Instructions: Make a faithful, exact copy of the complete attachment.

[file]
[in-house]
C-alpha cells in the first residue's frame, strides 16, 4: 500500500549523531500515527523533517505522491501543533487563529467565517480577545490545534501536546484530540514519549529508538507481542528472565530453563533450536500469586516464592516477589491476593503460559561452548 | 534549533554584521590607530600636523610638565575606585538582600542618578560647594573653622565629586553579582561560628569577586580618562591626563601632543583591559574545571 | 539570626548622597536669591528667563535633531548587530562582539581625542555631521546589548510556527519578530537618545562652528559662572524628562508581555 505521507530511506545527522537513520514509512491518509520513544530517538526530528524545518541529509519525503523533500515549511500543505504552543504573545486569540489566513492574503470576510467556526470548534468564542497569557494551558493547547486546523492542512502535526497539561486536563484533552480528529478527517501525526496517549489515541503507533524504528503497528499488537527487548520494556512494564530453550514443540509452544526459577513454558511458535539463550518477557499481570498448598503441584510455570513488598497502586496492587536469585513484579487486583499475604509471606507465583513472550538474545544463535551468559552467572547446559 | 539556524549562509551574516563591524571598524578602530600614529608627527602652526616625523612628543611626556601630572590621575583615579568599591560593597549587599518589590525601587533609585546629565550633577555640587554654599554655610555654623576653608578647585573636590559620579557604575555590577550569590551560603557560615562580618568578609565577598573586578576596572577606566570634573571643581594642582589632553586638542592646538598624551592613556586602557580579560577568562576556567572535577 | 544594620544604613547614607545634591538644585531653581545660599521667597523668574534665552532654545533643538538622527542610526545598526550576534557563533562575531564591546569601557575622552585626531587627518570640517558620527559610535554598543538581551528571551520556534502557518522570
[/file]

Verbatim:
[in-house]
C-alpha cells in the first residue's frame, strides 16, 4: 500500500549523531500515527523533517505522491501543533487563529467565517480577545490545534501536546484530540514519549529508538507481542528472565530453563533450536500469586516464592516477589491476593503460559561452548 | 534549533554584521590607530600636523610638565575606585538582600542618578560647594573653622565629586553579582561560628569577586580618562591626563601632543583591559574545571 | 539570626548622597536669591528667563535633531548587530562582539581625542555631521546589548510556527519578530537618545562652528559662572524628562508581555 505521507530511506545527522537513520514509512491518509520513544530517538526530528524545518541529509519525503523533500515549511500543505504552543504573545486569540489566513492574503470576510467556526470548534468564542497569557494551558493547547486546523492542512502535526497539561486536563484533552480528529478527517501525526496517549489515541503507533524504528503497528499488537527487548520494556512494564530453550514443540509452544526459577513454558511458535539463550518477557499481570498448598503441584510455570513488598497502586496492587536469585513484579487486583499475604509471606507465583513472550538474545544463535551468559552467572547446559 | 539556524549562509551574516563591524571598524578602530600614529608627527602652526616625523612628543611626556601630572590621575583615579568599591560593597549587599518589590525601587533609585546629565550633577555640587554654599554655610555654623576653608578647585573636590559620579557604575555590577550569590551560603557560615562580618568578609565577598573586578576596572577606566570634573571643581594642582589632553586638542592646538598624551592613556586602557580579560577568562576556567572535577 | 544594620544604613547614607545634591538644585531653581545660599521667597523668574534665552532654545533643538538622527542610526545598526550576534557563533562575531564591546569601557575622552585626531587627518570640517558620527559610535554598543538581551528571551520556534502557518522570